Volunteer firefighters have been called from their daily jobs across France this summer to help fight wildfires.
“It’s the first year we’ve been asked so much to help outside of our region,” said 23-year-old Victorien Pottier.
Volunteer firefighters make up more than three-quarters of all nearly 252,000 firefighters in the country, according to official figures.
They have been on the front lines of putting out blazes this summer as the country grapples with a historic drought and a series of heat waves that experts say are being caused by climate change.
These included a huge fire in the south-west Gironde region that broke out in July and destroyed 14,000 hectares before it could be contained.
But it continued to smolder in the tinder-dry pine forests and peaty soil and flared up again this week, burning down another 7,400 hectares.
When he’s not on duty, Pottier works in north-west France once every five weeks to prepare orders for a major dairy manufacturer.
In the south-west of the country, Alisson Mendes, 36, a sales assistant for a well-known supermarket group, said she spent two days helping to fight the massive Gironde fire.
She said she was willing to return but thought her chances were slim as she had heard there was a long waiting list of other volunteers hoping to go and help.
“They prioritize those who have never been there,” she said.
France’s Interior Minister Gerald Darmanin on Wednesday called on private companies to release their volunteer firefighters so they can come and help.
Big companies, including the national gas and electricity suppliers, said Friday they were doing their best.
So did Pottier’s dairy company.
At first, they weren’t too thrilled that he volunteered, says Pottier, who has been on the job fighting fires for more than three and a half years.
– fine balance –
“But then they saw what was in it for them,” he said.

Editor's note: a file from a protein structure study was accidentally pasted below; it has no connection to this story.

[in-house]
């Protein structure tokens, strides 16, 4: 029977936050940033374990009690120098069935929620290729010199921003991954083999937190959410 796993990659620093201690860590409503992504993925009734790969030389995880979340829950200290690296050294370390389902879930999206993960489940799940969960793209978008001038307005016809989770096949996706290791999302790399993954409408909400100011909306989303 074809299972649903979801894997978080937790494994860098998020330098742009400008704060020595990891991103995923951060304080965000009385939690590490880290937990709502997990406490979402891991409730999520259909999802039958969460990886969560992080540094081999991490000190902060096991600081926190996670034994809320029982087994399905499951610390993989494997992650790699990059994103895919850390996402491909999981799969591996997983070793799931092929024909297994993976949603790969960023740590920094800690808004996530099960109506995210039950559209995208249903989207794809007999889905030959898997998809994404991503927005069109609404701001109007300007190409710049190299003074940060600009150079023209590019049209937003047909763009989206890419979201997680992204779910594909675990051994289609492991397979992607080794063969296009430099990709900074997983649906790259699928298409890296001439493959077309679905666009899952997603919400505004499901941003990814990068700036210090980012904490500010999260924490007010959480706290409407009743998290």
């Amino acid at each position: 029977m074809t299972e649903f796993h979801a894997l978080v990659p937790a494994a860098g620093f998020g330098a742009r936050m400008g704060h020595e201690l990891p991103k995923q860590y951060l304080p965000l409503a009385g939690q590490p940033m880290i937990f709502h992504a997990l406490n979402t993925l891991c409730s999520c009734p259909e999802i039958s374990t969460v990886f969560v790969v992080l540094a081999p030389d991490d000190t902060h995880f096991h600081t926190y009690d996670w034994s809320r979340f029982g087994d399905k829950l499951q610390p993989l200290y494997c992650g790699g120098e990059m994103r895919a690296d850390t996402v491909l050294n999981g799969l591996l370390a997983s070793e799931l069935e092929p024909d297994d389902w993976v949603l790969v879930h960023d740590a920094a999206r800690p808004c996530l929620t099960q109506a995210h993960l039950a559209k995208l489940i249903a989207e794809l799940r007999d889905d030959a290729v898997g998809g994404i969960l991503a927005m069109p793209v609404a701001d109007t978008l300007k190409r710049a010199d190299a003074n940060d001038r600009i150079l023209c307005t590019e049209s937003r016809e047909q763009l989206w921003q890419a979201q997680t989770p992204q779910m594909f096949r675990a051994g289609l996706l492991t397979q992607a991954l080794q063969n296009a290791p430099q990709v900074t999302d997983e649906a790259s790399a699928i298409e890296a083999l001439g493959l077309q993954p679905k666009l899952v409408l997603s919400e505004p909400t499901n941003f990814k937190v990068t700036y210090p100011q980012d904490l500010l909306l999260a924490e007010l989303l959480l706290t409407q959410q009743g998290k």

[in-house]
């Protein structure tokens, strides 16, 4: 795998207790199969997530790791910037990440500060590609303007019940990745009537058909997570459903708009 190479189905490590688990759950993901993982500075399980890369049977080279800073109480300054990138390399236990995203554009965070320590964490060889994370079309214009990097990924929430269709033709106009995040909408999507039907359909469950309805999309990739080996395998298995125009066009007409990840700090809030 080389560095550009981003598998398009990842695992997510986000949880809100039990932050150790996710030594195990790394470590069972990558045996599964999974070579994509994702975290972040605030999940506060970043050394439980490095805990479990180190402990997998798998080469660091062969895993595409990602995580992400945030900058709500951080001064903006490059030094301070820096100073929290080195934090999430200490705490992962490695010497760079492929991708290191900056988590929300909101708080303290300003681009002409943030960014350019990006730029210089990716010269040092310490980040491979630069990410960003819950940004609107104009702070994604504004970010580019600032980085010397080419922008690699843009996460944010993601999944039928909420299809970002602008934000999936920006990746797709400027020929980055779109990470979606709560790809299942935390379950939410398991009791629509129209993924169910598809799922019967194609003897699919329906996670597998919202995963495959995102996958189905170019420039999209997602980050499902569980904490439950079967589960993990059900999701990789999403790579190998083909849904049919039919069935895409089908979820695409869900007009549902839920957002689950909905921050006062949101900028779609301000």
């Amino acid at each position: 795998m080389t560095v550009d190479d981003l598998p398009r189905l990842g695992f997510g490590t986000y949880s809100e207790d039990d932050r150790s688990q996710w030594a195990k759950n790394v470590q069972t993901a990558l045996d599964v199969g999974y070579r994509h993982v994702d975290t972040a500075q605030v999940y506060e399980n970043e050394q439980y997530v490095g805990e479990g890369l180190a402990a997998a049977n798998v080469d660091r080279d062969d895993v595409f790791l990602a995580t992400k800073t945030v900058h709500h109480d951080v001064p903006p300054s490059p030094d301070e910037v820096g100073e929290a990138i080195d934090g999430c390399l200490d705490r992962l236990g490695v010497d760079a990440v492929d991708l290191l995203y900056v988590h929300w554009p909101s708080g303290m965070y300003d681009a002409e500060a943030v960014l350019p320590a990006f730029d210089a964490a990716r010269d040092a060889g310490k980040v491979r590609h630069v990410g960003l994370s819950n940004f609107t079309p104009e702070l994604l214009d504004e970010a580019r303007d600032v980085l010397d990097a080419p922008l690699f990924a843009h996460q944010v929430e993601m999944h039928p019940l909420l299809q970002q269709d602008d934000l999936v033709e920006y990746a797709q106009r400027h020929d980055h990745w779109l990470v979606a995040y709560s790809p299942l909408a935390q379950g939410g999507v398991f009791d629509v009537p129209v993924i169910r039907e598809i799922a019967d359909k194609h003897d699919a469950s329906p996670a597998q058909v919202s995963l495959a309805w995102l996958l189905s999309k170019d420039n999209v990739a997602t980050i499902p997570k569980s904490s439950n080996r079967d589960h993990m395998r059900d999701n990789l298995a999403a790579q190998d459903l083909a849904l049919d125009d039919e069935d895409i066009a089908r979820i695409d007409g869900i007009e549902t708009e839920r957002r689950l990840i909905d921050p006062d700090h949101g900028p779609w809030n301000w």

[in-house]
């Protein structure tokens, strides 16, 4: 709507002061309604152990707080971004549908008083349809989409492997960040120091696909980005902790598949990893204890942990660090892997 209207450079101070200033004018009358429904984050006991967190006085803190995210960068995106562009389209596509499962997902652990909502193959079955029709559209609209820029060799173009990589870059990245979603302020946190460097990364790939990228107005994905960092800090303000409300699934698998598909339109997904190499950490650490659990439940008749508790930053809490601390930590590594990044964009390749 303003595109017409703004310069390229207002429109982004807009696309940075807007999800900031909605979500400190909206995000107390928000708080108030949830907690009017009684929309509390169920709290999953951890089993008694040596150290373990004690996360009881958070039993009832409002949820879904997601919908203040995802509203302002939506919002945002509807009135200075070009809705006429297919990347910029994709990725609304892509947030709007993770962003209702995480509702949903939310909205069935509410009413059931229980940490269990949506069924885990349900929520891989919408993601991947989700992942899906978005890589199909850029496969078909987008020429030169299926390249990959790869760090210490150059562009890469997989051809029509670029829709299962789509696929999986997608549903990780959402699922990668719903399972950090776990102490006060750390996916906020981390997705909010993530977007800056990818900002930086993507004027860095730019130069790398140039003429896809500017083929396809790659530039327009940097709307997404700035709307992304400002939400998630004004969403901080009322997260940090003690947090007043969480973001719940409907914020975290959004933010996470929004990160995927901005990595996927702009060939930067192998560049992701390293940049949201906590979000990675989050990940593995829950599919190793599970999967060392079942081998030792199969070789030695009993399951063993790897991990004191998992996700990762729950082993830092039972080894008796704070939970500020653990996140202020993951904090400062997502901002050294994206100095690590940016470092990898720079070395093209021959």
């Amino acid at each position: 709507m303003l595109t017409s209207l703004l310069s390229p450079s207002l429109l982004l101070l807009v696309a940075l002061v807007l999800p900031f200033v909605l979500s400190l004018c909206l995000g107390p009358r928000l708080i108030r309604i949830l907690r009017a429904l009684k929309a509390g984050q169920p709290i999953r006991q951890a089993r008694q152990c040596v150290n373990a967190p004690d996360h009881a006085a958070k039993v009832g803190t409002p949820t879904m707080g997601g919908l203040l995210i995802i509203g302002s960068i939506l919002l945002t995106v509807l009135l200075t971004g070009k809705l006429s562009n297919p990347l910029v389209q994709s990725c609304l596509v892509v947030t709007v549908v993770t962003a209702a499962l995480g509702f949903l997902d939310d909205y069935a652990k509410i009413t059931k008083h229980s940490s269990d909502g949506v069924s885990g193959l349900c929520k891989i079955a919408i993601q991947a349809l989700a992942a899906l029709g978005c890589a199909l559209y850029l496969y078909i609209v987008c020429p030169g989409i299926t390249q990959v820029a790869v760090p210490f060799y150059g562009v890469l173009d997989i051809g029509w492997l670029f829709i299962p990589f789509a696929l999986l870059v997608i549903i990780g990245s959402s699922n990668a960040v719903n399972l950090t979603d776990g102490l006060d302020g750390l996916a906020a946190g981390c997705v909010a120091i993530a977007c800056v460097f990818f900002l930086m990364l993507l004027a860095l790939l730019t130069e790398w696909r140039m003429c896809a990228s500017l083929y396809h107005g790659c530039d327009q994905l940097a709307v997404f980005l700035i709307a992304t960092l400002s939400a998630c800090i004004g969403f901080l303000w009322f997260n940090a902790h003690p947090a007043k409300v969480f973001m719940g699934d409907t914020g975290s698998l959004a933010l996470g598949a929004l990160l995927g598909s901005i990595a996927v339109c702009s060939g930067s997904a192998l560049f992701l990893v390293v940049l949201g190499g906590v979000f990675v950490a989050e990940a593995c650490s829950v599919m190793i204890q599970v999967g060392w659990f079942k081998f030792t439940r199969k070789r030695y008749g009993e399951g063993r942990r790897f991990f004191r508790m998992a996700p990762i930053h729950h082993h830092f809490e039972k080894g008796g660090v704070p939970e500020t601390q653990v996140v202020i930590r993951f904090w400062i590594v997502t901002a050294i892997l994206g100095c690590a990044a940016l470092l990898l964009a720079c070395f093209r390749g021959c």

“We are good at recognizing risky situations in the company, which helps to avoid accidents at work.”
Each company decides how many days it can give these workers time off in an emergency by contracting with the local fire and rescue services.
But Samuel Mathis, general secretary of the volunteer fire department, says smaller companies cannot afford to do without their employees so easily.
The government is “urging companies to lay off volunteers,” he said.
“But I don’t see how a craftsman with only two or three employees could reasonably do without it, especially in August,” he said.
According to official figures, France had 197,100 volunteer firefighters at the end of 2020.
That compares to just 41,800 professional firefighters and 13,000 paramilitary police officers trained to help out.
But when they rush to put out the blazes, volunteer firefighters don’t get paid like their peers.
Instead, they receive just under eight euros per hour worked, less than the national minimum wage.
Mathis from the Volunteer Fire Brigade Union said it was not enough.
“It’s not nearly enough to meet flames at a height of 40 meters,” he said.
It’s an issue that needs to be addressed as France seeks to recruit more volunteers.
National Federation of Firefighters President Gregory Allione says finding 50,000 people volunteering to fight fires by 2027 will require a massive recruitment campaign.
Volunteers typically sign up for a period of five years, which can be renewed thereafter. In the past people stayed around 11-12 years.
But it’s “passionate” according to Olivier Grauss, who works as a firefighter in the town of Selestat in eastern France and also volunteers in smaller groups, including one in a village in Obernai.
The main reasons are “work, school, family”. “There are more and more women, but women often stop after they have had a child,” says the 34-year-old, who has been with the volunteer fire department since he was 16.
Mendes, who is from Correze in south-west France, says: “Many stay two or three years and then leave because they didn’t realize that there were so many constraints.” “You are not appreciated, you are mentally exhausted.”
Volunteer firefighters have to find a balance between work, family and volunteering on a daily basis.
– ‘Constant Adrenaline’ –
Aurelie Ponzevera is a 39-year-old social worker in Corsica and has been a volunteer firefighter for about 10 years. Lack of sleep and time are their biggest limitations.
She finds a balance by coordinating the care of her three-year-old daughter with her partner, who is a professional firefighter.
“It’s constant organization and anticipation. We know that when one is on call, the other isn’t,” she says.
“Sometimes it’s very complicated on an emotional level, but we have to get over it and move on. But that’s part of the package with that constant adrenaline, that’s part of what draws us to it,” says Ponzevera.
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